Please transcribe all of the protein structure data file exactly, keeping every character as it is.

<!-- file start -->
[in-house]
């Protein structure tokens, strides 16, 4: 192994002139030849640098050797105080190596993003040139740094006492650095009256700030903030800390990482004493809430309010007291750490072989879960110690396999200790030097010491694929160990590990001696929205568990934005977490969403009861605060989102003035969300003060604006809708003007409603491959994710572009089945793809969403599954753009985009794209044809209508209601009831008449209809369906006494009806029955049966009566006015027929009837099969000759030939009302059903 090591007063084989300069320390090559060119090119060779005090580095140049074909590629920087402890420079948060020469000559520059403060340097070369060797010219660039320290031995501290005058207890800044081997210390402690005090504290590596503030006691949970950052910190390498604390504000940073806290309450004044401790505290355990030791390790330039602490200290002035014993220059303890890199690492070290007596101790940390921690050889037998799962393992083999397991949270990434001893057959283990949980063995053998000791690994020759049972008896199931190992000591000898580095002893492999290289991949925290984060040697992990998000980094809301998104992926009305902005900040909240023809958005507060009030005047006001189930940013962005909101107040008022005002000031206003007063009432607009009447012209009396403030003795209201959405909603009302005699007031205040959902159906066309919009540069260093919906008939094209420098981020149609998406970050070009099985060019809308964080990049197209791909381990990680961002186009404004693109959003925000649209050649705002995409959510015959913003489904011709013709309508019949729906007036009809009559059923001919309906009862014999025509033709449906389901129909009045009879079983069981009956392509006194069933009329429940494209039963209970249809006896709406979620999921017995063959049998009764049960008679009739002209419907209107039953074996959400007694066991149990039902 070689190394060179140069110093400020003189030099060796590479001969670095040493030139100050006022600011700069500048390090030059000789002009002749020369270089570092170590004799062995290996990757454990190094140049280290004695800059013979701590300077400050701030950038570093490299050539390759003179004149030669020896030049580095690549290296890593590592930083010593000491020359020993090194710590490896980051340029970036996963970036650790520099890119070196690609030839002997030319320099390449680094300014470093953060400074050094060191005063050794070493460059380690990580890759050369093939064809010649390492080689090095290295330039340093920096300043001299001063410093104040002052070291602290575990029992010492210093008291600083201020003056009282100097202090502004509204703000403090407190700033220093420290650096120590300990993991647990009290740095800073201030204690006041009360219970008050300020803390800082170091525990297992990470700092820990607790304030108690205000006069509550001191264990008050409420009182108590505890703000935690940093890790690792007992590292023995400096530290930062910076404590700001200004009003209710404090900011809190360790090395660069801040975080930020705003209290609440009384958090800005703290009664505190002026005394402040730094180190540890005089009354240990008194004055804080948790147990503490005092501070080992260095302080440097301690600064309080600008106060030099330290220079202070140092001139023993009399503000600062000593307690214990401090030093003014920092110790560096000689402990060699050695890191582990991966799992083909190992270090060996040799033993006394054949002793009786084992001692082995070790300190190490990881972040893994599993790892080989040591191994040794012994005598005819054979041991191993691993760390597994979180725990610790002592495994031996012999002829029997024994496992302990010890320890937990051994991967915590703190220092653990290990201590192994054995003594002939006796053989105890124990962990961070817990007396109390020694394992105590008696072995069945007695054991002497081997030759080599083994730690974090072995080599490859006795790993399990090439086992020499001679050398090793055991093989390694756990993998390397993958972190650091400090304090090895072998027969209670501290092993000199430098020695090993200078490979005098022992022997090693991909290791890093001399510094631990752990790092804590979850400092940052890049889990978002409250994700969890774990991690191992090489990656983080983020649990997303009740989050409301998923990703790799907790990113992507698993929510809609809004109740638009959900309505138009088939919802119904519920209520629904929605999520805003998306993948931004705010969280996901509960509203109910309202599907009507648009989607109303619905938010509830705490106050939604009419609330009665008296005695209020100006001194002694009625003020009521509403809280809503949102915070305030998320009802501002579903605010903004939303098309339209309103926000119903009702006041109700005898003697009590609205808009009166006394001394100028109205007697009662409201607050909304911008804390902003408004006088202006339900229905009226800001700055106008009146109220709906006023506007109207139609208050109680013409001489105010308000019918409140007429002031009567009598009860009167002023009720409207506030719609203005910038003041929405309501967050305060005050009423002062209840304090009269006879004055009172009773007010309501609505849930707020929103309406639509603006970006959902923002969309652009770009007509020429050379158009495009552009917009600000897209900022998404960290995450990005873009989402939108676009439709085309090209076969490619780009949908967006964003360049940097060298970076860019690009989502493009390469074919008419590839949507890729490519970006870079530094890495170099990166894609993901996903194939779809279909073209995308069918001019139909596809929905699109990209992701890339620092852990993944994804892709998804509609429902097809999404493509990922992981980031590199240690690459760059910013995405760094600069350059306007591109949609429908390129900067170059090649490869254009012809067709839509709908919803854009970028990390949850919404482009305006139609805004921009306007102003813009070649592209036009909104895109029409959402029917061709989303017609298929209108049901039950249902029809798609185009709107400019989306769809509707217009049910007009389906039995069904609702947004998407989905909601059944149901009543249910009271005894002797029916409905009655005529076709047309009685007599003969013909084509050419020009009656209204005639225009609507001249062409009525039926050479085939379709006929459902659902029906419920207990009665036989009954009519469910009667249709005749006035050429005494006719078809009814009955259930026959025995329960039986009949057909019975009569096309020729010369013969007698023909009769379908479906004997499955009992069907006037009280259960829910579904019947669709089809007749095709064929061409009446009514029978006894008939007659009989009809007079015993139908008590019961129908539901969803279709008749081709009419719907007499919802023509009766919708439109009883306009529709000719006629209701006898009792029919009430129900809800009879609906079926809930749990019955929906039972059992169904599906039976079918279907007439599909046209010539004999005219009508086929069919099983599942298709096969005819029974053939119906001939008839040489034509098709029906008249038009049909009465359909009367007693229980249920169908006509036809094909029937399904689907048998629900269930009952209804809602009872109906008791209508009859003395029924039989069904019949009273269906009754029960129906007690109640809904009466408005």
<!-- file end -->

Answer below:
[in-house]
């Protein structure tokens, strides 16, 4: 192994002139030849640098050797105080190596993003040139740094006492650095009256700030903030800390990482004493809430309010007291750490072989879960110690396999200790030097010491694929160990590990001696929205568990934005977490969403009861605060989102003035969300003060604006809708003007409603491959994710572009089945793809969403599954753009985009794209044809209508209601009831008449209809369906006494009806029955049966009566006015027929009837099969000759030939009302059903 090591007063084989300069320390090559060119090119060779005090580095140049074909590629920087402890420079948060020469000559520059403060340097070369060797010219660039320290031995501290005058207890800044081997210390402690005090504290590596503030006691949970950052910190390498604390504000940073806290309450004044401790505290355990030791390790330039602490200290002035014993220059303890890199690492070290007596101790940390921690050889037998799962393992083999397991949270990434001893057959283990949980063995053998000791690994020759049972008896199931190992000591000898580095002893492999290289991949925290984060040697992990998000980094809301998104992926009305902005900040909240023809958005507060009030005047006001189930940013962005909101107040008022005002000031206003007063009432607009009447012209009396403030003795209201959405909603009302005699007031205040959902159906066309919009540069260093919906008939094209420098981020149609998406970050070009099985060019809308964080990049197209791909381990990680961002186009404004693109959003925000649209050649705002995409959510015959913003489904011709013709309508019949729906007036009809009559059923001919309906009862014999025509033709449906389901129909009045009879079983069981009956392509006194069933009329429940494209039963209970249809006896709406979620999921017995063959049998009764049960008679009739002209419907209107039953074996959400007694066991149990039902 070689190394060179140069110093400020003189030099060796590479001969670095040493030139100050006022600011700069500048390090030059000789002009002749020369270089570092170590004799062995290996990757454990190094140049280290004695800059013979701590300077400050701030950038570093490299050539390759003179004149030669020896030049580095690549290296890593590592930083010593000491020359020993090194710590490896980051340029970036996963970036650790520099890119070196690609030839002997030319320099390449680094300014470093953060400074050094060191005063050794070493460059380690990580890759050369093939064809010649390492080689090095290295330039340093920096300043001299001063410093104040002052070291602290575990029992010492210093008291600083201020003056009282100097202090502004509204703000403090407190700033220093420290650096120590300990993991647990009290740095800073201030204690006041009360219970008050300020803390800082170091525990297992990470700092820990607790304030108690205000006069509550001191264990008050409420009182108590505890703000935690940093890790690792007992590292023995400096530290930062910076404590700001200004009003209710404090900011809190360790090395660069801040975080930020705003209290609440009384958090800005703290009664505190002026005394402040730094180190540890005089009354240990008194004055804080948790147990503490005092501070080992260095302080440097301690600064309080600008106060030099330290220079202070140092001139023993009399503000600062000593307690214990401090030093003014920092110790560096000689402990060699050695890191582990991966799992083909190992270090060996040799033993006394054949002793009786084992001692082995070790300190190490990881972040893994599993790892080989040591191994040794012994005598005819054979041991191993691993760390597994979180725990610790002592495994031996012999002829029997024994496992302990010890320890937990051994991967915590703190220092653990290990201590192994054995003594002939006796053989105890124990962990961070817990007396109390020694394992105590008696072995069945007695054991002497081997030759080599083994730690974090072995080599490859006795790993399990090439086992020499001679050398090793055991093989390694756990993998390397993958972190650091400090304090090895072998027969209670501290092993000199430098020695090993200078490979005098022992022997090693991909290791890093001399510094631990752990790092804590979850400092940052890049889990978002409250994700969890774990991690191992090489990656983080983020649990997303009740989050409301998923990703790799907790990113992507698993929510809609809004109740638009959900309505138009088939919802119904519920209520629904929605999520805003998306993948931004705010969280996901509960509203109910309202599907009507648009989607109303619905938010509830705490106050939604009419609330009665008296005695209020100006001194002694009625003020009521509403809280809503949102915070305030998320009802501002579903605010903004939303098309339209309103926000119903009702006041109700005898003697009590609205808009009166006394001394100028109205007697009662409201607050909304911008804390902003408004006088202006339900229905009226800001700055106008009146109220709906006023506007109207139609208050109680013409001489105010308000019918409140007429002031009567009598009860009167002023009720409207506030719609203005910038003041929405309501967050305060005050009423002062209840304090009269006879004055009172009773007010309501609505849930707020929103309406639509603006970006959902923002969309652009770009007509020429050379158009495009552009917009600000897209900022998404960290995450990005873009989402939108676009439709085309090209076969490619780009949908967006964003360049940097060298970076860019690009989502493009390469074919008419590839949507890729490519970006870079530094890495170099990166894609993901996903194939779809279909073209995308069918001019139909596809929905699109990209992701890339620092852990993944994804892709998804509609429902097809999404493509990922992981980031590199240690690459760059910013995405760094600069350059306007591109949609429908390129900067170059090649490869254009012809067709839509709908919803854009970028990390949850919404482009305006139609805004921009306007102003813009070649592209036009909104895109029409959402029917061709989303017609298929209108049901039950249902029809798609185009709107400019989306769809509707217009049910007009389906039995069904609702947004998407989905909601059944149901009543249910009271005894002797029916409905009655005529076709047309009685007599003969013909084509050419020009009656209204005639225009609507001249062409009525039926050479085939379709006929459902659902029906419920207990009665036989009954009519469910009667249709005749006035050429005494006719078809009814009955259930026959025995329960039986009949057909019975009569096309020729010369013969007698023909009769379908479906004997499955009992069907006037009280259960829910579904019947669709089809007749095709064929061409009446009514029978006894008939007659009989009809007079015993139908008590019961129908539901969803279709008749081709009419719907007499919802023509009766919708439109009883306009529709000719006629209701006898009792029919009430129900809800009879609906079926809930749990019955929906039972059992169904599906039976079918279907007439599909046209010539004999005219009508086929069919099983599942298709096969005819029974053939119906001939008839040489034509098709029906008249038009049909009465359909009367007693229980249920169908006509036809094909029937399904689907048998629900269930009952209804809602009872109906008791209508009859003395029924039989069904019949009273269906009754029960129906007690109640809904009466408005």